The story goes that the colour palette once belonged to a trader who approached Vlisco many years ago with the request to create fabrics in these colours. Unique is the application of a colour wash over the fabrics. This subtle wash goes all the way to the edge of the fabric, which lends a warm, ton-sur-ton tone. By adding a sheer layer of colour to our fabrics, all the colours change and become more muted, providing the heritage feeling.

  • bold and beautiful

    vlisco wax fabric

    Two of the new Wax-block fabrics feature big, bold prints that can really change the look of your outfit depending on where you place the drawing. And the third new fabric combines iconic drawings from heritage Wax-block and Java fabrics into a compelling new look. These new Wax-block fabrics are available in a rainbow of colours, so there’s sure to be something for everyone.

limited editions

    vlisco wax fabric

    A gold layer has been used to embellish and update four of our heritage designs. It creates a glamorous glowing effect that brings a luxurious new lease of life to these classic designs, while paying tribute to Vlisco’s proud past. In fact, this link between our heritage and our future can be seen by simply flipping the fabric over. The new gold embellishment can be admires on one side of the fabric, while the original design can be viewed on the back.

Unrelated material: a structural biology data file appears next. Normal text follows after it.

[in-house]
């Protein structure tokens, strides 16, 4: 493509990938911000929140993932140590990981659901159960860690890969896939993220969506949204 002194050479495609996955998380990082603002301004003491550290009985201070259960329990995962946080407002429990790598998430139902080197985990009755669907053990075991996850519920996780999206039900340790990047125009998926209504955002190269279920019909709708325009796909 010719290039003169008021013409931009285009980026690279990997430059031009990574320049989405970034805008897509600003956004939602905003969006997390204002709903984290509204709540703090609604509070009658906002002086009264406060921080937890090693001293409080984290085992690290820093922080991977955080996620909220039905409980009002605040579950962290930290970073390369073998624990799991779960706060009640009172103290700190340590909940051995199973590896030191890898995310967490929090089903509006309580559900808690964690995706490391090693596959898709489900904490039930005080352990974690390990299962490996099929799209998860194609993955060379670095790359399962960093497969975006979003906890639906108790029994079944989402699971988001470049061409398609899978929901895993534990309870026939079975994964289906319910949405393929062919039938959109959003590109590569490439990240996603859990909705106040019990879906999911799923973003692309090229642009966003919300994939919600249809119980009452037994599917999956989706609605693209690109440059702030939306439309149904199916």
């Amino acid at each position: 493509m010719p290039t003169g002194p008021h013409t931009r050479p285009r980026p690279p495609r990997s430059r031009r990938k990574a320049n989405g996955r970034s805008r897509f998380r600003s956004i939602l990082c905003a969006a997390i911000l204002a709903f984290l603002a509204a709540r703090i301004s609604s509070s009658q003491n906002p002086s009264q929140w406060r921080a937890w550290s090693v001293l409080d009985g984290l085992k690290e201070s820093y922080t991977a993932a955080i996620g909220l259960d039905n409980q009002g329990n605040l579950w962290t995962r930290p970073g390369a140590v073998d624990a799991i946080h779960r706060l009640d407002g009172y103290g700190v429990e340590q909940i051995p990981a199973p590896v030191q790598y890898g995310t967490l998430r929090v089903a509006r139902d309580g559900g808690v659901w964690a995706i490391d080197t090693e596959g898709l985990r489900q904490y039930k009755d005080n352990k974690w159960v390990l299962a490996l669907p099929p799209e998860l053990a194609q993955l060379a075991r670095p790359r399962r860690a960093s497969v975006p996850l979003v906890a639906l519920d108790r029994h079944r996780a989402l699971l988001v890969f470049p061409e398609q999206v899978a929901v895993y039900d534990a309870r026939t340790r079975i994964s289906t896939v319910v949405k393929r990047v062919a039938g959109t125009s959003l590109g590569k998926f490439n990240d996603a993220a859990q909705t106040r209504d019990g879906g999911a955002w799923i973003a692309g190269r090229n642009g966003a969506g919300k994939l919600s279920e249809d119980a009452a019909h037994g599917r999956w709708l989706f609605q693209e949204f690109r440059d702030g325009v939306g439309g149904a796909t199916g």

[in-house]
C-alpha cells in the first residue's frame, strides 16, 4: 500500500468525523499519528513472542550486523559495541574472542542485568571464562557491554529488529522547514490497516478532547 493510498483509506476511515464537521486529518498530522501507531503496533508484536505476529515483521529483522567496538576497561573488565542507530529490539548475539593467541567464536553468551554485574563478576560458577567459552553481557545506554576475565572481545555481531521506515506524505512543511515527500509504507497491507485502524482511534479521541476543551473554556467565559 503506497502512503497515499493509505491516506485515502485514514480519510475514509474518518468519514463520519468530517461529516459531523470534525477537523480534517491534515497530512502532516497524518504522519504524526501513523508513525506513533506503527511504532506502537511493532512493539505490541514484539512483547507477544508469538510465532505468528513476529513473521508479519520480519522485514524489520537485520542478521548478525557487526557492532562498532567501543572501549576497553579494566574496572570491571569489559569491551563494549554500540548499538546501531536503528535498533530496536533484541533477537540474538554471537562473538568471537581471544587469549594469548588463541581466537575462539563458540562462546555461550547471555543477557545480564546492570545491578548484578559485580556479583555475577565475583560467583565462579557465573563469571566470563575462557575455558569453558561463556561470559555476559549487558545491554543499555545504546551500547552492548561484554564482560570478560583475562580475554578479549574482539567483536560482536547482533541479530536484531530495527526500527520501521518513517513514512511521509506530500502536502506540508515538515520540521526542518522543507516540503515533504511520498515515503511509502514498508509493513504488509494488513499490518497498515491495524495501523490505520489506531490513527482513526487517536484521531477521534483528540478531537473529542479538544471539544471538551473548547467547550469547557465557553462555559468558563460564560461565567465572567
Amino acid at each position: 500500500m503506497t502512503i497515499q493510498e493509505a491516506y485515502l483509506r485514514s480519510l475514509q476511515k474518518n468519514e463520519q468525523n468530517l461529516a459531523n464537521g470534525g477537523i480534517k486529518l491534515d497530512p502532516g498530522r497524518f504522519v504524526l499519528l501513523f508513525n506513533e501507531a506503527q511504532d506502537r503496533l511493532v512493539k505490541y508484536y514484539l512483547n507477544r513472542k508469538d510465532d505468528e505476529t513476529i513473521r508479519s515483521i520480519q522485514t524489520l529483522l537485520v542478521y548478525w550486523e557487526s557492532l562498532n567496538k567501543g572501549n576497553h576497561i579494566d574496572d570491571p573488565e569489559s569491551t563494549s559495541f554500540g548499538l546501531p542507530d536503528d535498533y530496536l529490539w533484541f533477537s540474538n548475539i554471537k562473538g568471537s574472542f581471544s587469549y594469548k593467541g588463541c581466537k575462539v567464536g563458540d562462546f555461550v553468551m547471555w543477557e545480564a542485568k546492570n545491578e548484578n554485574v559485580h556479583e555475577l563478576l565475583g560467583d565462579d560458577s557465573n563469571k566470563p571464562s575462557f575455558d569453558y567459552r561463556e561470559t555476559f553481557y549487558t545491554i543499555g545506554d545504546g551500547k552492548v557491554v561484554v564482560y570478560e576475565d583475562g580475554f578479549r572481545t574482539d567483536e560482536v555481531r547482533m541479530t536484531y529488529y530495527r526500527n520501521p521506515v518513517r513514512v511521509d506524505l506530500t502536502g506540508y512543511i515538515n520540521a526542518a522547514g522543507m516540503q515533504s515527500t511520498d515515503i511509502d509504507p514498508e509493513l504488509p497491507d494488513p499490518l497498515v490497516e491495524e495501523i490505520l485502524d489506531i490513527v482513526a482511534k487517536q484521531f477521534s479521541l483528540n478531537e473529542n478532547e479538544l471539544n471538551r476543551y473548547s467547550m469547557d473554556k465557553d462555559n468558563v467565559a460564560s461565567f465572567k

Delve into the sparkling history of Vlisco on the next page.

  • fan

    Our iconic Fan drawing, which was originally released in 1985, looks glowingly new thanks to the gold embellishment. Table fans were traditionally the only way to cool down in the warm African climate, and the design has become a modern Vlisco favourite in many countries. The design is known as Table Fan in Nigeria, where it is available in traditional Igbo colours.

  • shell

    This heritage design from 1960s is known as Coquillage, which means 'shell' in English. Just like a shell protects its dweller, wrapping its 'arms' around them, like mother's care for their daughters.

    Mother's Day
    Vlisco celebrates this day with a special gift for your mother, a charm in the shape of the iconic Vlisco Shell design. If you buy two or more fabrics from the elegant Vlisco range you receive this iconic shell pendant.
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  • record

    The optical illusion created by the gold squares and circular shapes gives the classic disk drawing a completely new look. The drawing first appeared on the market in the 1960s and goes by many names, such as Plaque-Plaque, Target, Nsu Bura (which means 'water well' in Ghana) and Consulaire. Other names include Gbédjégan, a traditional straw king's hat in Togo, and Gbedze, a hat worn during daily activities to protect the wearer from the sun. In Nigeria, the design is known as Record, thanks to the circular shape of the motif, which reminds many consumers and traders of old school records that were played on a gramophone.
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  • hand

    Here, the gold embellishment creates an almost halo-like effect on the fabric, which strongly emphasizes the hand drawing. In Togo, the design is sometimes called Cinq doigts ('five fingers'), because fingers separated from the hand are useless. Only when they are attached to the hand are they strong and capable of producing things and making money. It symbolises that more can be achieved through teamwork.